• Materiality is a question of fact and will depend on the circumstances of the case.
  • The court is entitled to take into account all the evidence that was, or would have been, available to the insured at the time the insurance was placed.
  • The test is an objective one, but it must be considered principally from the point of view of the insurer.
  • Materiality is to be tested at the time of placement – not at any later stage, for example when a loss is presented or by reference to later events.
  • It is also clear that facts raising doubts as to the risk are sufficient to be material. It is not necessary for the facts to be shown, with hindsight, to have actually affected the risk.

So, in the Berkshire Assets case, the insured had claimed under Contractors All Risks and Business Interruption policies following water damage suffered at one of its properties. The insurer successfully argued that the insured had failed to disclose that, at the time of placement, one of its directors was the subject of criminal charges in Malaysia. It was not clear at the time whether the charges involved allegations of fraud or dishonesty and the charges were subsequently dropped. However, the insurer said that, if it had been told about the charges, it would have applied internal underwriting guidelines and declined the risk.

The court agreed that the charges were material circumstances. It was not relevant that the charges were dropped – the insurer could not have known at the time that this would happen and is not obliged to apply hindsight. The insurer was also not under an obligation to make detailed enquiries upon placement to ascertain whether the charges alleged dishonesty. Note also that this was a case where the material circumstances in question – the moral hazard associated with one of its directors facing criminal charges – bore no causal relation at all to the claim that the insured had presented.

5. Does an insured have to disclose all such material circumstances?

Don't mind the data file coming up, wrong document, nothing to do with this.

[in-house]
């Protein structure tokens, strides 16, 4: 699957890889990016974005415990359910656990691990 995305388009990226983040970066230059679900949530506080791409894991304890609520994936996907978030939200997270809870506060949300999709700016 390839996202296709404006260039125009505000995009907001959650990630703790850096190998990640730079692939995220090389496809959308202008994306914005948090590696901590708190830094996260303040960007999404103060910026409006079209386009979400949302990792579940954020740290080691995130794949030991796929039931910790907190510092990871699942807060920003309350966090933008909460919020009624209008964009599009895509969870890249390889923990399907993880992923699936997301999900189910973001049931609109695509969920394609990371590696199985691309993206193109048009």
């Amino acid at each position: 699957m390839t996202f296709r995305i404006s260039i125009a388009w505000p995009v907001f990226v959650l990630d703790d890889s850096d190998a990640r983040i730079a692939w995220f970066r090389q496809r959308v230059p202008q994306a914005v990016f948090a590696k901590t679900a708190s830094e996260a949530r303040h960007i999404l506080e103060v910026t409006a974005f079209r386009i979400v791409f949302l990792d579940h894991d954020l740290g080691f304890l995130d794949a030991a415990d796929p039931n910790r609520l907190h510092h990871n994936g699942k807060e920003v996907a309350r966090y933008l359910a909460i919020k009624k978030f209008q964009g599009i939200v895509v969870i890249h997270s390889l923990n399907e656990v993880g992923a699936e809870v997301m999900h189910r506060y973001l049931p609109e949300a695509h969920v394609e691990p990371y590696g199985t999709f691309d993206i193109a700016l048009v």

Not necessarily. Section 3(5) of the Act says that, in the absence of enquiry, the insured is not required to disclose a circumstance if any of the following scenarios applies:

  • It diminishes the risk – this reflects the pre-Act position.
  • The insurer already knows it – but this is limited to things known by those individuals personally involved in underwriting the risk (whether as employees or agents of the insurer). Also note that, as with the knowledge of an individual acting for the insured, an individual involved for the insurer will be fixed not just with their actual knowledge, but also their 'blind eye' knowledge if they suspected something that would be material, but deliberately refrained from making enquiries to confirm the position.
  • The insurer ought to know it – but this is limited to situations where the information is held by the insurer’s organisation and it is readily available to the underwriter or other individual who is personally assessing the risk, or where an employee or agent of the insurer knows the information and ought reasonably to have passed it on.
  • The insurer is presumed to know it – this applies to things which are common knowledge or which an insurer offering insurance of the class in question would reasonably be expected to know in the ordinary course of business.
  • It is something as to which the insurer waives information – we discuss this further at Question 7 below.

6. How is materiality established?

When disputes arise, unless the circumstances in question would so obviously be material to a prudent insurer’s assessment of the risk that the court can reach this conclusion without further assistance, the issue of materiality is usually tested by obtaining the following types of evidence: